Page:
Crooked Horn Outfitters – High Country II Extreme Backpack Review
Basic Description of item:
Large Hunting backpack with tons of usable features and an elegant old-school simplicity.
Just the Facts:
- Crooked Horn Outfitters
- Made in the USA
- Internal frame style
- Large Capacity (4,200 cubic inches)
- Heavy duty carry handle
- Side Zippers
- Sleeping bag compartment
- Hydration compatible
- Built-in Bow/Rifle Pouch
- MSRP: $279.99
I’m an old backpacker (emphasis on old), so I love the mountaineering pack styling and functionality of this backpack. This pack has a large open compartment (with hydration compartment, large side accessible spotting scope pocket, front zipped access sleeve, and one side of the main compartment that has size zipper access), a bottom sleeping bag compartment, and a top cover/compartment. On the front of the pack is a fold down bow/rifle stirrup with straps across the front of the pack to hold weapons or a myriad of other items. All the straps have great attention to detail with sewn fold-overs at the ends for grip and so straps stay in their tightening devices. Most straps even have Velcro keepers to roll the unused part of the strap and keep them from dangling… and we all know about the serious dangling problem we have going on these days (ok, focus and get back to the review).
What this pack doesn’t include is 3,000 techno pockets which greatly reduces the weight and allows me to come home from a trip, quickly unpack, and not find my small Leica binoculars stuffed in some obscure pocket next hunting season after tearing my house apart looking for them for the better part of a year. If you get the feeling that I like the elegant simplicity of this bag, you are on the right track. Crooked Horn has added just the right elements to make this a serious hunting pack, but kept it simple enough that I can use it as a mountaineering pack or to pack large optics and tripods for game spotting or an extended photography trip. I have an addiction to outdoor photography and this bag will even swallow up my Canon 500 F4 with attached camera body with ease with a the perfect place to strap my large Gitzo tripod on the side or front of the bag.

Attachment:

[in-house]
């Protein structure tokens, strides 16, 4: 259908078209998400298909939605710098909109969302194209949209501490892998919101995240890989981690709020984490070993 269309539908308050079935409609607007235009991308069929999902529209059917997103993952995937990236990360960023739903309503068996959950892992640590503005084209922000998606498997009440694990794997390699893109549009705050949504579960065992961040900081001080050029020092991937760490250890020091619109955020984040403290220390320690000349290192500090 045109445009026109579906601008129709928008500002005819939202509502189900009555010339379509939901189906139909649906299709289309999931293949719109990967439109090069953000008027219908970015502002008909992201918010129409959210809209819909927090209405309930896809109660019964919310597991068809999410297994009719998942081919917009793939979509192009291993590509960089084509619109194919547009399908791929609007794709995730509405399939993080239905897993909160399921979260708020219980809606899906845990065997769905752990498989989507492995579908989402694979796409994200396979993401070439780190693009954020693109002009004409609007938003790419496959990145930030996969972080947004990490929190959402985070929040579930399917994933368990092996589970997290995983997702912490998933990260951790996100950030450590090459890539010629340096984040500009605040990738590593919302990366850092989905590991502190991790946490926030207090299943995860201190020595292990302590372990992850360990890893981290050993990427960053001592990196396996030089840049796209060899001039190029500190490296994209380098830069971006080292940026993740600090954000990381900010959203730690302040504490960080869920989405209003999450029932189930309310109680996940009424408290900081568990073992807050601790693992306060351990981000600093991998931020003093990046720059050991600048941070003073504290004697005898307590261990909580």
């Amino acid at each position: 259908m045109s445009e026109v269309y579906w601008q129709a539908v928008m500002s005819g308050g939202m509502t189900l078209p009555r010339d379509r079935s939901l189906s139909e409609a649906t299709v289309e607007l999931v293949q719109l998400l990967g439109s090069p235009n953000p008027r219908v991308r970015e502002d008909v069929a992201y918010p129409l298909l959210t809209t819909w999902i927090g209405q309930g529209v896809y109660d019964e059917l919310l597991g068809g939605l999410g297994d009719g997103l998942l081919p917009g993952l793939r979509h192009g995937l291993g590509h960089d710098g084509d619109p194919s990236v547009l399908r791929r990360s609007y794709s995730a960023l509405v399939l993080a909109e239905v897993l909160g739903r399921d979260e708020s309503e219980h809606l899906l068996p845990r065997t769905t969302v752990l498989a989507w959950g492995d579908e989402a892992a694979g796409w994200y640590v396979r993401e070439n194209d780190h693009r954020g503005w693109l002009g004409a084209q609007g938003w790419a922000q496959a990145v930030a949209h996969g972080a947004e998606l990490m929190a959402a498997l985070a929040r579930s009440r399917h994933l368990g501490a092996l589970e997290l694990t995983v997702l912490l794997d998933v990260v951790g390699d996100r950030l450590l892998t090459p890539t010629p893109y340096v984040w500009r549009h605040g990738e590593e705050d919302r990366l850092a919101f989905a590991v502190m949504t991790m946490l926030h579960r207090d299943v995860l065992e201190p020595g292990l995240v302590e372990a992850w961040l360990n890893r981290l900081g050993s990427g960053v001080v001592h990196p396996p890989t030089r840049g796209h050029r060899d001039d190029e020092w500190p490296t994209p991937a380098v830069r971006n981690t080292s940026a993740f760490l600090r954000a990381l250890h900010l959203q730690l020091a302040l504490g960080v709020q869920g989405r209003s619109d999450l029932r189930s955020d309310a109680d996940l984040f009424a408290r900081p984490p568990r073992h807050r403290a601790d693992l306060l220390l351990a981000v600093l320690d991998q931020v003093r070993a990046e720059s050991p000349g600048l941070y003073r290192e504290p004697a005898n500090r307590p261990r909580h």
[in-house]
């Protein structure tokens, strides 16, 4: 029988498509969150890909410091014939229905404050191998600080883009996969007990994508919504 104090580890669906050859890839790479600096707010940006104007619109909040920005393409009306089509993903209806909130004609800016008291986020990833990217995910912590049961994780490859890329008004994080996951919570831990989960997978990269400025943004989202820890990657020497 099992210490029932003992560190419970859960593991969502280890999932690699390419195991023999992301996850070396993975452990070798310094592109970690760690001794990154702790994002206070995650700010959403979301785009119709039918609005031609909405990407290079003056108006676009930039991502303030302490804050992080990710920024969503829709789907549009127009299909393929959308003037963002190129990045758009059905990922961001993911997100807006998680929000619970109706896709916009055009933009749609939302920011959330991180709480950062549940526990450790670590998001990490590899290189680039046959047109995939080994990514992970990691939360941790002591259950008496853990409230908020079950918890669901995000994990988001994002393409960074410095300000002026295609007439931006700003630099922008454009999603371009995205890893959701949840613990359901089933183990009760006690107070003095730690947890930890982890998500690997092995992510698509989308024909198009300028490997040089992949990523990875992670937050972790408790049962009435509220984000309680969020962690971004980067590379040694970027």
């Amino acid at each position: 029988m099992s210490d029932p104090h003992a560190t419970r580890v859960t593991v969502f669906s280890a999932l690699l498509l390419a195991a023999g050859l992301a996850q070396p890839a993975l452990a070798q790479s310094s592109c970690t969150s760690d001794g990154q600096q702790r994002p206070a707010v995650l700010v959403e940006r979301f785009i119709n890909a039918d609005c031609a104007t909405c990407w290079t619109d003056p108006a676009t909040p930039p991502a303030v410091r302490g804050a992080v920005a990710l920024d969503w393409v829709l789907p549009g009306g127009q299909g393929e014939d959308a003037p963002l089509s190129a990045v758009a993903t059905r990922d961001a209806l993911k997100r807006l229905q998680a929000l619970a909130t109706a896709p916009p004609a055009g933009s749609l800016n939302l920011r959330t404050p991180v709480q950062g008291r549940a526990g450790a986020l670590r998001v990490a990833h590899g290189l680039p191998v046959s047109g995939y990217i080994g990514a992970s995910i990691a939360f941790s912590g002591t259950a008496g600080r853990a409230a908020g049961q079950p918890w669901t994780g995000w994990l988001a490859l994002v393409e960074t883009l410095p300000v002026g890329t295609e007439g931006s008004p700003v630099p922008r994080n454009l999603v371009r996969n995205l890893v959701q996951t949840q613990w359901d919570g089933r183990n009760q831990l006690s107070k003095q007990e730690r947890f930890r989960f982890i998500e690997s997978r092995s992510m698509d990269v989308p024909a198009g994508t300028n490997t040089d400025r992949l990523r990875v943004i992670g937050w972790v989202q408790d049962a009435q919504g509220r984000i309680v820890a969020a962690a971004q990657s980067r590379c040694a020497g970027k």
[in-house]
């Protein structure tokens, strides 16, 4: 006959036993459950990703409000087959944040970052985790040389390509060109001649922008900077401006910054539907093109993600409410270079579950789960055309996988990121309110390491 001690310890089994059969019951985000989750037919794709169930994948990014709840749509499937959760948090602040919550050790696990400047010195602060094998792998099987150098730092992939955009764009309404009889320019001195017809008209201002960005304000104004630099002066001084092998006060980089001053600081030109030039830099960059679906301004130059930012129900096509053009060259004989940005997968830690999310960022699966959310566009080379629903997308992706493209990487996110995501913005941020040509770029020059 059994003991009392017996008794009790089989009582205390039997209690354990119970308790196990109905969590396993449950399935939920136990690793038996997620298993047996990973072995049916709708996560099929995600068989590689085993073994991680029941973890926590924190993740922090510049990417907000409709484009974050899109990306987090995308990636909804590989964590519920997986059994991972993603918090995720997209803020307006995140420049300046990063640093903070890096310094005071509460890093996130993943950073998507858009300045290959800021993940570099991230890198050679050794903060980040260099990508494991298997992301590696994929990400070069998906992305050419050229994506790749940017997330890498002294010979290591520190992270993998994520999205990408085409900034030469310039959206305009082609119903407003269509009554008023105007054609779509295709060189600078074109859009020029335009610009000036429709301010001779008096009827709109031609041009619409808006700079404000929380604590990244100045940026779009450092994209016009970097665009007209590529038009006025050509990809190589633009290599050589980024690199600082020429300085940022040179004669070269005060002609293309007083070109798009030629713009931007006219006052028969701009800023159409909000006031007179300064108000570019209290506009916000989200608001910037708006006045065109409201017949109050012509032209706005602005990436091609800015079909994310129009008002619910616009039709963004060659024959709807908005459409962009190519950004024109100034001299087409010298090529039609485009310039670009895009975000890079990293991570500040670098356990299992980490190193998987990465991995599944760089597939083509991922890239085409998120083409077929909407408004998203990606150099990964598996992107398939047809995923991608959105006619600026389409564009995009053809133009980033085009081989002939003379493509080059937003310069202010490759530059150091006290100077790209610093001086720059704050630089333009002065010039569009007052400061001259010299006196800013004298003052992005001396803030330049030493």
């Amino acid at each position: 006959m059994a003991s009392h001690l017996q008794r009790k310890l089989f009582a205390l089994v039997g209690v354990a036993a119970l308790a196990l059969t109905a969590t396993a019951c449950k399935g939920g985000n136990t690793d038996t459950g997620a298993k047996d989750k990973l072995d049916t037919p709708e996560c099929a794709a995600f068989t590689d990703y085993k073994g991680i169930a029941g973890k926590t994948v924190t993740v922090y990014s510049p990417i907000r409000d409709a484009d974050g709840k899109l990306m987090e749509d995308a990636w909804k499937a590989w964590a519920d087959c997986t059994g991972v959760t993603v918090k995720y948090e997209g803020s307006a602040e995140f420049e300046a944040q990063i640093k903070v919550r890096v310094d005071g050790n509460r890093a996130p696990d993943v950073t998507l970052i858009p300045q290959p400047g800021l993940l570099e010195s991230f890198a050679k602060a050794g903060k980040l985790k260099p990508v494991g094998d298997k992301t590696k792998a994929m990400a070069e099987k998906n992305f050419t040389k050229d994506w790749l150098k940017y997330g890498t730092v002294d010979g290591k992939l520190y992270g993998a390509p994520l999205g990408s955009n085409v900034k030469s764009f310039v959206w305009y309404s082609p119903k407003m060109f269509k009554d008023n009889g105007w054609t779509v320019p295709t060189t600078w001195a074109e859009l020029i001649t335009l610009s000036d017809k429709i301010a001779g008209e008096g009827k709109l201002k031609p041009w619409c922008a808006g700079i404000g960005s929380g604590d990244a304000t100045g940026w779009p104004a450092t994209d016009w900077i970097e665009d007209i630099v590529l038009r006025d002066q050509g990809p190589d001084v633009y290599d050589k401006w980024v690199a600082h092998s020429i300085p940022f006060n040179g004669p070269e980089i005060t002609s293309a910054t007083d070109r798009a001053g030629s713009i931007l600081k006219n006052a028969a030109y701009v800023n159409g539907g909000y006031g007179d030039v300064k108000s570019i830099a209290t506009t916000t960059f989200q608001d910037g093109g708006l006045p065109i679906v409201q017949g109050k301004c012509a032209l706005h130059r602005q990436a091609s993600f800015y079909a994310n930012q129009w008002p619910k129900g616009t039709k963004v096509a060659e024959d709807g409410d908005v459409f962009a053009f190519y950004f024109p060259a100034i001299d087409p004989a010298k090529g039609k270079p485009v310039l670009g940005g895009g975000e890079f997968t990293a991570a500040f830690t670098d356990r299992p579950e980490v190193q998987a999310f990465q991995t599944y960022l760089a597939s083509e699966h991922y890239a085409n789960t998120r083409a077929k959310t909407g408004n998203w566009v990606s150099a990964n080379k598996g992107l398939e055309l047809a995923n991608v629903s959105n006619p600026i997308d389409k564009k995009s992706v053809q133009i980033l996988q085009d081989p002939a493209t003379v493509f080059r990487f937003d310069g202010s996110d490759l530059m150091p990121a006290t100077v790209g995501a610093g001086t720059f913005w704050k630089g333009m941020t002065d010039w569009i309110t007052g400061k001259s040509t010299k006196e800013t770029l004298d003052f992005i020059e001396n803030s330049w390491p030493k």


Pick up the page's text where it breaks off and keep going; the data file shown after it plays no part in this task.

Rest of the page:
Overall, this is a large, versatile, and durable backpack and I’m happy that a long-time outdoor company like Crooked Horn is putting out such a great product.
What they could do better:
I believe that the padded area of the back support and waistband could be made out of a material that is better at sweat reduction/ventilation and possibly being replaceable instead of being sewn into the pack. I’m also just a bit confused about the hanging point for the hydration system, but this is a pet peeve of mine on many fine backpacks and I can make this work just fine.
Crooked Horn Outfitters High Country Extreme II Back Pack Review
I have used this pack on a few trips now and i love it. It has a lot of padding and is very comfortable on the long hikes that I have been on. It holds my spotting scope and tripod very well and love the side pocket were the scope fits in. I put my bow on the back of the pack and carried that around with me and the straps hold it in place very well. I’ve tried a lot of packs out and most don’t fit me because i am pretty skinny but this one fits perfectly. Great pack for backpacking in the high country for a few days.
Thanks for the great comments. It is a very good pack.
Thanks for the review it was good but you didn’t mention anything about where you would or if one could load game meat in this pack. Where would I put all my gear if I had to haul out game meat and I’m 5 miles from camp?
Thanks for the comment. I also pack in for 3-5 days with a 50-60 pound pack. This allows me to take my gear, and parts of the animal out on the first trip.
It is rare that you can pack all the way in, and get an animal out in 1 load, unless you have more than 1 person with you and only get 1 animal.
Elk, now way to get out in 1 load.
I take in game bags, put the meat in them and then stuff in the pack. I then move lots of gear to the outside of my pack. I have done this MANY times.
Hope that helps.
Thanks for the reply. I have never gotten a whole animal out in one trip either while I was on my own. I’ve only ever used externals and just now starting to get into internal frames so I’m still learning about them.